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Printing calculators, also called adding machines, are desktop calculators often used in the financial sector. Much larger than standard and pocket calculators, the buttons are easier to use, greatly increasing speed for financial calculations. The viewing display is also larger for more efficient readings. Normally found on desktops, printing calculators are AC power-based instead of battery-powered. The cost savings from not replacing batteries is offset as the printing function is reliant on replacement of the ink and paper supplies. However, the printer capability can be turned off on these calculators to prevent unnecessary waste.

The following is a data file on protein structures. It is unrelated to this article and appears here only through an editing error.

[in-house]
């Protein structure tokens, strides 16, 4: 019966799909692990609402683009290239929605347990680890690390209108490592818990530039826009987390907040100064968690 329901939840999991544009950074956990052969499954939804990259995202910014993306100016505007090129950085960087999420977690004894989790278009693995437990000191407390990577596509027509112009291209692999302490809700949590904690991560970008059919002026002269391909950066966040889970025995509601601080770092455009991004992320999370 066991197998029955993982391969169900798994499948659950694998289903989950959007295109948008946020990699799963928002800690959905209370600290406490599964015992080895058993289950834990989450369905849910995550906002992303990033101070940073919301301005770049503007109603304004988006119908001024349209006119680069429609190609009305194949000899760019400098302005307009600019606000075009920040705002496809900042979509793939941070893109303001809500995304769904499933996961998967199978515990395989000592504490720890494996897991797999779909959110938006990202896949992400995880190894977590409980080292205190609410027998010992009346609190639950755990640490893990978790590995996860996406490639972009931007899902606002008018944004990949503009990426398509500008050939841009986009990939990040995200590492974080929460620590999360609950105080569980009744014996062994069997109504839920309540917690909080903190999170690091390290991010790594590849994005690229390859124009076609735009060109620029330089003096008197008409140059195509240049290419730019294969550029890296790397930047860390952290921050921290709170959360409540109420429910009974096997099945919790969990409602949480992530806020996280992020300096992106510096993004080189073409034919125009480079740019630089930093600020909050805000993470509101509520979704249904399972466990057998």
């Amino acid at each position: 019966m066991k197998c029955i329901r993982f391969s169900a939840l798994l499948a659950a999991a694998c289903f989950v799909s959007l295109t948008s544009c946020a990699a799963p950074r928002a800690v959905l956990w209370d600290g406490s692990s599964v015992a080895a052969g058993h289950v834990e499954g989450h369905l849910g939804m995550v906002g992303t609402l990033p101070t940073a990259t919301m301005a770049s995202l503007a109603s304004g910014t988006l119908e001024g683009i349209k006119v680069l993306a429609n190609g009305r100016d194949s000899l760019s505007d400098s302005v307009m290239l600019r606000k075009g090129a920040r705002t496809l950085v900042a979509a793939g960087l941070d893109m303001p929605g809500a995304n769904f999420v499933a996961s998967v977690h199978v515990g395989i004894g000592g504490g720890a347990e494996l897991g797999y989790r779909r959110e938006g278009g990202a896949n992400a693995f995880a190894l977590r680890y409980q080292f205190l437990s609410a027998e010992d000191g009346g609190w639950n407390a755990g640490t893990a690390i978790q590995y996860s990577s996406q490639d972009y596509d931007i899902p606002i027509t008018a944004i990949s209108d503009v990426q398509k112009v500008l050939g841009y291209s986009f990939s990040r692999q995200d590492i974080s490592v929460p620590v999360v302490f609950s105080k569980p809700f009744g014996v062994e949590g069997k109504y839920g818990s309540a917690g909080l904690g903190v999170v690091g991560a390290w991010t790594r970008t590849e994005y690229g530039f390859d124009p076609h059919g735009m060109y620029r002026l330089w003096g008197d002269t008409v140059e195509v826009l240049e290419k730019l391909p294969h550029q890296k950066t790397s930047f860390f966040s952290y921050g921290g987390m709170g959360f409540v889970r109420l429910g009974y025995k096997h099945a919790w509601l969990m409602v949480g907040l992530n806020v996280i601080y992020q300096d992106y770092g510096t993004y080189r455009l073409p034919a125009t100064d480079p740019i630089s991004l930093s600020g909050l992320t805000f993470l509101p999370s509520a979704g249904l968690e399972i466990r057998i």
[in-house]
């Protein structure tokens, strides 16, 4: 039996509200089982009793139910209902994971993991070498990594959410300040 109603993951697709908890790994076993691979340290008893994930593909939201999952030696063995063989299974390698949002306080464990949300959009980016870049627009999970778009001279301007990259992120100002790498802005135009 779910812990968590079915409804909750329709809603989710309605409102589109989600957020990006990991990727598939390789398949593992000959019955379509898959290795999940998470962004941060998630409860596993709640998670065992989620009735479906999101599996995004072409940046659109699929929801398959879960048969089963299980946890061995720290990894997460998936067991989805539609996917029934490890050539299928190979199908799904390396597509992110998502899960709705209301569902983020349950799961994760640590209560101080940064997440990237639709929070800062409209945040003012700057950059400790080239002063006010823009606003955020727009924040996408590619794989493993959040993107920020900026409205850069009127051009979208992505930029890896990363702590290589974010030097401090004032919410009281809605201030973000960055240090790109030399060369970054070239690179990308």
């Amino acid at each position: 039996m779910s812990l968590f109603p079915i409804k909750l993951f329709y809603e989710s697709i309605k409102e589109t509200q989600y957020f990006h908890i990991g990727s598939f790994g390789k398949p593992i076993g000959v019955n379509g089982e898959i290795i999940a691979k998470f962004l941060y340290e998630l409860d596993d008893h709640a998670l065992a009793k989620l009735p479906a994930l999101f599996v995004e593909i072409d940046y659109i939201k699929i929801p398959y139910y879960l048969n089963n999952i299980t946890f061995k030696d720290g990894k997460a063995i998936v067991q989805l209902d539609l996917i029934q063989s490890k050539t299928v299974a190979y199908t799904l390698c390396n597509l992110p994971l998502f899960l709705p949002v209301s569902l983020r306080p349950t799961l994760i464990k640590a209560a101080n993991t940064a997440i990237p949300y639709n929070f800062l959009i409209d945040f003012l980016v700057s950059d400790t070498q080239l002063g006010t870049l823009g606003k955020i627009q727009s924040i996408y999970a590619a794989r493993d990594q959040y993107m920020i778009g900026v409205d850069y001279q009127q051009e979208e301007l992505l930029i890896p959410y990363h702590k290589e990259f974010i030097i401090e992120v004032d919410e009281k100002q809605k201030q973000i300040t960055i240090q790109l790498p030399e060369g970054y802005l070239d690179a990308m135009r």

The computing power of these devices is fairly limited to standard arithmetic, though some will offer advanced features, such as memory recall and programmable Tax keys. Print speed, noise level and multiple ink colors are additional features that higher-end models offer. The addition of the printing function gives users the ability to review their entered calculations and verify them. These print outs can then be removed from the calculator and stored with documents as proof of accuracy.
David Casselbury received a degree in general electronics in 2001 and currently serves as the IT supervisor for a large regional library system. He is A+, N+ and Windows 7 Enterprise Desktop Support-certified.